CAR CARE NEWS :: JULY 2018

Help Your A/C Keep Its Cool All Summer Long

That trusty climate control system works wonders keeping you and your passengers comfortable on those blistering summer afternoon drives.

But when it breaks, conditions quickly deteriorate as warm, stale air pours through the vents.

When this happens, one expert urges taking your car to a trusted service advisor, as any number of issues could be to blame.

“Never assume warm air from the vents automatically means the system’s low on refrigerant,” said Dave Cappert of the National Institute for Automotive Service Excellence, a nationwide certification agency for automotive technicians.

A blown fuse or issues with the compressor could also be to blame, he said. Moisture within the system can corrode pipes, creating extensive damage and rotting the system from the inside out.

Cappert suggested having a trusted service advisor check the fluid pressure, duct temperature and cooling fan operation while also inspecting for leaks.

Of course, auto parts stores sell cans of air conditioning refrigerant, but Cappert advises against the do-it-yourself route when dealing with such a complex system.

“You may end up missing the source of the problem and create more expensive repairs down the line,” he said. “If refrigerant has leaked, there’s a good possibility air and moisture have entered the system.”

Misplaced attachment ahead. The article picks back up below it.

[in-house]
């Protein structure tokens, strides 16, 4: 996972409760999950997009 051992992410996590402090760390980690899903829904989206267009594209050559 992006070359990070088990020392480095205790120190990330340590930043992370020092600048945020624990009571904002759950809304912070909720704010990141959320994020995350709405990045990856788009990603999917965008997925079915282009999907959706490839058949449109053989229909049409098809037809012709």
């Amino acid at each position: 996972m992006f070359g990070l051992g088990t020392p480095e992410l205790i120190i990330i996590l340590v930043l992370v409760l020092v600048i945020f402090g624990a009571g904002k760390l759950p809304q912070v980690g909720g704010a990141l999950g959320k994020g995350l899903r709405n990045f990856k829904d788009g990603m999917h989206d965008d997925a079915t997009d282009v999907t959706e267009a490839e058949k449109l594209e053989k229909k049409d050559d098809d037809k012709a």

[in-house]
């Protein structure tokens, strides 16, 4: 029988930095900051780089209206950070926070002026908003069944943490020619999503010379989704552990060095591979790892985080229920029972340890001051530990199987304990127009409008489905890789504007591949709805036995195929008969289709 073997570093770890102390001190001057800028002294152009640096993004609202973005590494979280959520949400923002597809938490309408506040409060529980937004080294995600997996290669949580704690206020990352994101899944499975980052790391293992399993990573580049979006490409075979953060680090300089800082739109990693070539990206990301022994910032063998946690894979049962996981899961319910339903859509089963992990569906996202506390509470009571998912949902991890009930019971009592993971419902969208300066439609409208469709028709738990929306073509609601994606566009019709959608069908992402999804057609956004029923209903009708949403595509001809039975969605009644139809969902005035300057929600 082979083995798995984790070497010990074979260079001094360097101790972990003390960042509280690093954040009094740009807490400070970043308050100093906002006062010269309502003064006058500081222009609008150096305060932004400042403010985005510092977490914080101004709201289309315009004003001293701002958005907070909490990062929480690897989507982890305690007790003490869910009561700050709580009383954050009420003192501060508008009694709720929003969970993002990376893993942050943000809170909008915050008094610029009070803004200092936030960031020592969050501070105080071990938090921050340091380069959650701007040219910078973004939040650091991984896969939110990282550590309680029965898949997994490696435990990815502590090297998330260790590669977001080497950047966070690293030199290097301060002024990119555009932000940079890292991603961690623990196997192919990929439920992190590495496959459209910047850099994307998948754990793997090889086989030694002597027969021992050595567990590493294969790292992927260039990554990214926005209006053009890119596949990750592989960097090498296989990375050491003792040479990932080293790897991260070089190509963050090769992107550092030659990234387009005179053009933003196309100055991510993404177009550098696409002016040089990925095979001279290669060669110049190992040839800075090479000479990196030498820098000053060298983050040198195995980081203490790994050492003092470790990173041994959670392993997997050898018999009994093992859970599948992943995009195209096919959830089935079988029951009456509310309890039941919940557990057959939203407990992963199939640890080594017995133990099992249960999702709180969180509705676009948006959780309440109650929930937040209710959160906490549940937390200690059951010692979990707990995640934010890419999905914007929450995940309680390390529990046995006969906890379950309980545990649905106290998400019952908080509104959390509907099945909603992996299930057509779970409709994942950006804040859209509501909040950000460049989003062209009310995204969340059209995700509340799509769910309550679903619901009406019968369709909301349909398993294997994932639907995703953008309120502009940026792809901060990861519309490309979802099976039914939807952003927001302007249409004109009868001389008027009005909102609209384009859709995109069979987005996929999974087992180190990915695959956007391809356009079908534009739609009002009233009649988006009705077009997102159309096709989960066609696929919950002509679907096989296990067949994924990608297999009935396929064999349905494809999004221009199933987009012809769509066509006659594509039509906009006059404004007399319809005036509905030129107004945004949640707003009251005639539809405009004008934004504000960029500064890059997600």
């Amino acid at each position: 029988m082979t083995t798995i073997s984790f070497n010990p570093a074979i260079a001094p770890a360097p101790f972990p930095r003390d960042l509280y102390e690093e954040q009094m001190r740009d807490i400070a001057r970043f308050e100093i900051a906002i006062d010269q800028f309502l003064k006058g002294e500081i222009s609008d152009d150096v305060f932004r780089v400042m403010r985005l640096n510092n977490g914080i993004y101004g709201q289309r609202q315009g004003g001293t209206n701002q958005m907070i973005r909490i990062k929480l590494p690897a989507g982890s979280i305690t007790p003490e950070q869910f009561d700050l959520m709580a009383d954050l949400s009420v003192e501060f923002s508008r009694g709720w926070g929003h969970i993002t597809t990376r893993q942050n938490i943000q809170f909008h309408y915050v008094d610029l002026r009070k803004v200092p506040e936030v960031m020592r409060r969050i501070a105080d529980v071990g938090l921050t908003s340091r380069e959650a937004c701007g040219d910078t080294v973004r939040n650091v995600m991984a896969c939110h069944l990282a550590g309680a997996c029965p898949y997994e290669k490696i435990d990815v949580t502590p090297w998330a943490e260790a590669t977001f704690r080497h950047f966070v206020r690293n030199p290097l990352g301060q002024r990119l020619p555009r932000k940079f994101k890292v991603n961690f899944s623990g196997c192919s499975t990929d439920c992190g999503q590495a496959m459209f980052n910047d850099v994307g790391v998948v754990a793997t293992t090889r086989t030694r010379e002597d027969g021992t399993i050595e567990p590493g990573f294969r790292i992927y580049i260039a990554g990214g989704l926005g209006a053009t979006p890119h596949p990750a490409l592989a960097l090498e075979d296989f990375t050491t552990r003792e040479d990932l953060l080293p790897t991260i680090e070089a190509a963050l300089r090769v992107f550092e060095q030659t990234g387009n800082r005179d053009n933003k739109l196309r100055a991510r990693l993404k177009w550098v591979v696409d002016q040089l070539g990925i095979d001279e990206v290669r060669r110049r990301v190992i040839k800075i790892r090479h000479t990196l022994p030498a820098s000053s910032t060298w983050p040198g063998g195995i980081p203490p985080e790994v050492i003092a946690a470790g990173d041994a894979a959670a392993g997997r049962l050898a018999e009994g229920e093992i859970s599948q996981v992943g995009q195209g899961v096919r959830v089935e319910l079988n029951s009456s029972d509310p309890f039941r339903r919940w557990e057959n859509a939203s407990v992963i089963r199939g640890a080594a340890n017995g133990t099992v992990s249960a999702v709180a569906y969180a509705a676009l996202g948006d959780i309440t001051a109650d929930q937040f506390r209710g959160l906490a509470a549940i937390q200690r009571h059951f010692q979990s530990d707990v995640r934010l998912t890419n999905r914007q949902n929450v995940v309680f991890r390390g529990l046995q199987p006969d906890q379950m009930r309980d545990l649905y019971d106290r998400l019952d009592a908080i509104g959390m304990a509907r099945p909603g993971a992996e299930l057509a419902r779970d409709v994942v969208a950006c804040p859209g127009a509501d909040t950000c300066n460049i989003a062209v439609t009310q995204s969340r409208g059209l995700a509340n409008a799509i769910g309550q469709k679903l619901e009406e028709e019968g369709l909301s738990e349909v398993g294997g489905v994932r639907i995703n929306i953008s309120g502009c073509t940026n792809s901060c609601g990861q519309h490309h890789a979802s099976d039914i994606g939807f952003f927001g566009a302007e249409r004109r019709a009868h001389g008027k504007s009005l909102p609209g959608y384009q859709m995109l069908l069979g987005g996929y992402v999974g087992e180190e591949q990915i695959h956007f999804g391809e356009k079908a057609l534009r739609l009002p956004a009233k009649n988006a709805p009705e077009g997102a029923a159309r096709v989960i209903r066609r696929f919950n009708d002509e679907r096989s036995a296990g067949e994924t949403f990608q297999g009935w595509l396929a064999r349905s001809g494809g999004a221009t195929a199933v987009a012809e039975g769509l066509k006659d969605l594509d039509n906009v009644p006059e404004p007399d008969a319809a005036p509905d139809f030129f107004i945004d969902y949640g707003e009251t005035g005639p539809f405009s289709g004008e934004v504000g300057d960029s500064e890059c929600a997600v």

Below, Cappert offers insight into what may cause problems with your climate control system:

  • Look for clogs in vents that may impede airflow.
  • Check all fan settings. Do you notice any cool air when the adjusting temperature?
  • Look for damaged hoses or a blown fuse. This is a simple and inexpensive fix.
  • Ask your service advisor to inspect the vehicle’s air conditioning compressor. Components of the climate control system may need to be replaced.
  • Hot air from the a/c does NOT always mean “add refrigerant.” It could be a blown fuse--or something entirely different. Point is, trusting a trained expert to diagnose and address the issue remains a far better investment than buying a can of refrigerant at the store and hoping for the best.